In a recent poll that asked “What is the single most important question you have about leadership”, “How can I improve my communication?” received 34% of the votes. (The runner-up received 20%.)
So, we’ve been discussing communication and how to improve our skills in this area. One area where many fall short is in engaging others BEFORE they try to inform. Most meetings start off with the obligatory and brief niceties. Then, they proceed right into the data dump… metrics for this, numbers for that, status for this, issues with that… blah, blah, blah. A whole lot of information… but who really cares?
Telling facts touches MINDS (informs).
Telling purposeful stories touches HEARTS (engages).
The greatest value and motivation comes from touching hearts!
In axiology I often talk about the hierarchy of value.
Often we are so focused on the Mid and Lowest classes of value that we neglect the most valuable one. Many times, in fact, we devalue the highest class of value.
As I speak to audiences of leaders, I talk about the intrinsic, the people part of leadership. They understand that leadership involves people but often they just want the ‘people’ to be human doings instead of human beings.
I talk about taking the time to get to know the human being. In this newsletter, I’ll discuss telling stories and many of you will hear a thought like this in your head: “I don’t have time for that.” “They should just do their jobs.” “I shouldn’t have to motivate them.” “They’re getting a paycheck.”
If human beings were just heads and hands without hearts, those statements above might work for you. As you know, human beings are much more than that.
In a world where getting “more with less” seems to be norm. Real leaders are learning how to get “more with more.” You see, the human being already has a heart. If you’d learn to use more of the human being, you’d be able to get “more with more.”
Stories will help you do that! Purposeful stories will inform their minds and more importantly will engage their hearts.
I know, I know, you may be saying “I don’t have any stories.” That reminds me of a story… When you go into kindergarten and ask, “If you can sing, raise your hand.” Virtually all of the children’s hands will go up! When you go into middle school and ask “If you can sing, raise your hand.” A few hands will go up. By the time you get to college, VERY FEW hands will go up. Why is that? Do children become mute as they grow older. No, but they do put their own parameters around the question. They don’t hear “if you can sing”, they hear “if you can sing WELL”.
You have stories that you can tell. They may be good stories or they may not. That’s not the point. The point is that stories ENGAGE people. Stories pull people in. Stories touch lives.
Telling purposeful stories is a skill that can be learned. It takes a little practice, but the dividends are immense. Here are a few tips:
- Define the purpose of the story. This purpose should be around a core value or values that you want your team to exhibit. (It ideally should be aligned with your organization’s core values.) If you want people to be more accountable or responsible, more open, more giving, then make this the purpose of your story.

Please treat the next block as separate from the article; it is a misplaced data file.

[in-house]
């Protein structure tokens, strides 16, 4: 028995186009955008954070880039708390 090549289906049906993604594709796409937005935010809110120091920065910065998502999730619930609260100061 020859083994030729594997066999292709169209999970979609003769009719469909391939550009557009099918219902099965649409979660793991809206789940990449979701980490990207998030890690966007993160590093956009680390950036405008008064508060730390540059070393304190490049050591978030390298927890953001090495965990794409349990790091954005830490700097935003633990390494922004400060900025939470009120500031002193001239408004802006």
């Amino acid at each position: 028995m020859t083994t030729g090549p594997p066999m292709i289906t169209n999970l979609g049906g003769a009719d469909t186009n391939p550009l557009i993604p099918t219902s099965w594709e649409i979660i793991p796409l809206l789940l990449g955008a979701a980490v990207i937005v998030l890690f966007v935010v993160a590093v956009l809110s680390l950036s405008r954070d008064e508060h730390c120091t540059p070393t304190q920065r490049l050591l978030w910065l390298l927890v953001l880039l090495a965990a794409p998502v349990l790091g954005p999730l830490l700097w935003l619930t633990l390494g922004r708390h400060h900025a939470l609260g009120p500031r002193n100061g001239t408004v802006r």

- Develop a routine for questioning your team members and others around these values. If your value is innovation, you may ask “What’s the most creative idea you’ve heard today?” If your value is around accountability, you may ask “Which of your strengths have you used to produce your results today?” Make it a habit to ask questions.
- Collect responses and turn them into stories. Don’t just try to do this in your head. Write them down or put them in a document. Some folks email their responses to themselves from their smartphone right after the conversation so that they don’t forget. Find a way to collect the potential information for your stories.
- Start every meeting with a story. Yes, I mean EVERY meeting. What good is a meeting if bodies are present but no one is engaged? Most of the informing that you do will go in one ear and out the other… unless they are engaged.
I know that you may believe this is a LOT of work… that it takes too much time. Yes, at first, while you are practicing this skill, it may be a lot of work and it may take a lot of time. But a lot of truly worthwhile things in life take work and time. One thing for sure is that if you learn to ENGAGE before you INFORM, you will be touching hearts. If you learn to touch hearts, the heads and hands will follow. You will be truly leading and not just managing.
By the way, some of your stories will fail to make the point. That’s ok. You’ll be making a point that it’s ok to fail. 🙂 Keep trying. You’ll get better with practice.
“PowerPoint presentations may be powered by state-of-the-art technology. But reams of data rarely engage people to move them to action. Stories, on the other hand, are state-of-the-heart technology—they connect us to others.”
– Peter Guber
Improve your communication one thousand-fold by learning to tell purposeful stories.
ENGAGE your team today and get MORE WITH MORE!